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How to manage your production schedule and hit your deadlines 9 min read
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Not everything will go according to plan on the shop floor. That’s just a fact of life that you have to deal with — like how Snapple discontinued their glass bottles.

But to maintain steady production and good relationships with your customers, you need a reliable production schedule.

In the past, a notebook, checklists, and thorough daily inspections and interviews were the only way to control the production schedule.

While new digital tools have made this process a lot easier, it can be hard to set up the right platform.

In this article, we’ll cover what a production schedule is, common production strategies, pitfalls to watch out for, and how to effectively manage one in 2021.

What is a production schedule in manufacturing?

In manufacturing, a production schedule is a timeline set up to create the right amount of products to meet the demand within a timeframe. It helps you keep your costs low and avoid overproduction while still meeting your deadlines.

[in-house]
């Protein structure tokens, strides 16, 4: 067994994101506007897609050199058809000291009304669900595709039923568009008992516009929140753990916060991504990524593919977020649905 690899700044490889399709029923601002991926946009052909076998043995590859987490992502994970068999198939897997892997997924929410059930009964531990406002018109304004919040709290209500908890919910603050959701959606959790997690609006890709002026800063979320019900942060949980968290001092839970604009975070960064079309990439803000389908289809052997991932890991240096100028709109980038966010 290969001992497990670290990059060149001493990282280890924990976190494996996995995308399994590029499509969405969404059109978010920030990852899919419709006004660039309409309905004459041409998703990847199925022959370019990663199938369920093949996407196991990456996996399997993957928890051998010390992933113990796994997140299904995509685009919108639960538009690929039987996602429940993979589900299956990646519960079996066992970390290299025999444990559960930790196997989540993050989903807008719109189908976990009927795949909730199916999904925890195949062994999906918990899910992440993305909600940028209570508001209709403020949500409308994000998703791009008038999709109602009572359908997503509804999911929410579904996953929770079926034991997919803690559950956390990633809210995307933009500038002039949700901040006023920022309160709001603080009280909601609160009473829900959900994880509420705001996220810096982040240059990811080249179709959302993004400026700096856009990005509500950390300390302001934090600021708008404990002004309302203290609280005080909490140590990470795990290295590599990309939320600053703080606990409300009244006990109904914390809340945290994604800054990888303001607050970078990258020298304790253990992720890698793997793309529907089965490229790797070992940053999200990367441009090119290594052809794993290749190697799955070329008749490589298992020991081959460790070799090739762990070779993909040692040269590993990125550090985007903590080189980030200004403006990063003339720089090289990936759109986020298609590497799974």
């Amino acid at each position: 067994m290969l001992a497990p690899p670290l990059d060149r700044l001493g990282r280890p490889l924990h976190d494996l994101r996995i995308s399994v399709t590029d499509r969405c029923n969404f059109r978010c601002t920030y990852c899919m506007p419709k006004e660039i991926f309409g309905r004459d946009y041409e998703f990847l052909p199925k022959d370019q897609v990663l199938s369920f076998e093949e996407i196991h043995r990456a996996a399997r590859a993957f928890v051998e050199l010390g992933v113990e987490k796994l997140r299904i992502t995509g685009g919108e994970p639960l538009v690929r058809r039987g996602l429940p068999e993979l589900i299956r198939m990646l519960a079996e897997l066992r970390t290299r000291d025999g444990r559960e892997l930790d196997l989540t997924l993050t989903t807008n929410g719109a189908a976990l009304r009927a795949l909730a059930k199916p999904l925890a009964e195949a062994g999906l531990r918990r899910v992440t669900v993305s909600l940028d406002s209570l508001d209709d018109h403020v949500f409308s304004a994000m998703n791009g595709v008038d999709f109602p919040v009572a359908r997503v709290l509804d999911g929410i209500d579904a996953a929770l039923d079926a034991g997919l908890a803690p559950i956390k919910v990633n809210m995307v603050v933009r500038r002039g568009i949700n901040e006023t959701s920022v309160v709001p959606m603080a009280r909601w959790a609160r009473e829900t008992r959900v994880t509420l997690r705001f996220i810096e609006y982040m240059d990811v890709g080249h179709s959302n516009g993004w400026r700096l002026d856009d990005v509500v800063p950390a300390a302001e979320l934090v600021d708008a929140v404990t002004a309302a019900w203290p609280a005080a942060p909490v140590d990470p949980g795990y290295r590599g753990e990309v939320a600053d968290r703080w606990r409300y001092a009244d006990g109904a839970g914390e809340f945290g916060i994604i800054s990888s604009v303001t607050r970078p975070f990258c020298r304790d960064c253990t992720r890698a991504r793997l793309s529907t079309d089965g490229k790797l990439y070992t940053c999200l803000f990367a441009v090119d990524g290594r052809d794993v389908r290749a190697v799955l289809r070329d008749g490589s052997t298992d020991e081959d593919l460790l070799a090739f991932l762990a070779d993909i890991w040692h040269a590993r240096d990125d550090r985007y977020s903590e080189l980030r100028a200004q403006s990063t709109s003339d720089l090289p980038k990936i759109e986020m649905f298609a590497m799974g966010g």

For a manufacturer, a solid production schedule is the foundation of a healthy customer relationship.

Note: The term production schedule is also used in video production, but that’s not what we’ll cover in this post. We’ll focus on the production of physical products.

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What does a production schedule include?

A production schedule includes the necessary inputs and outputs, like raw materials, labor, routing, and more.

It covers the expected demand and the process of sourcing and turning enough raw materials into products during a limited timeframe.

A basic high-level overview might look something like this:

Manufacturing production schedule

But you’d also need to plan out quantities of raw materials, timelines for supplier deliveries, and more. Tailor the master production schedule to your company’s unique process.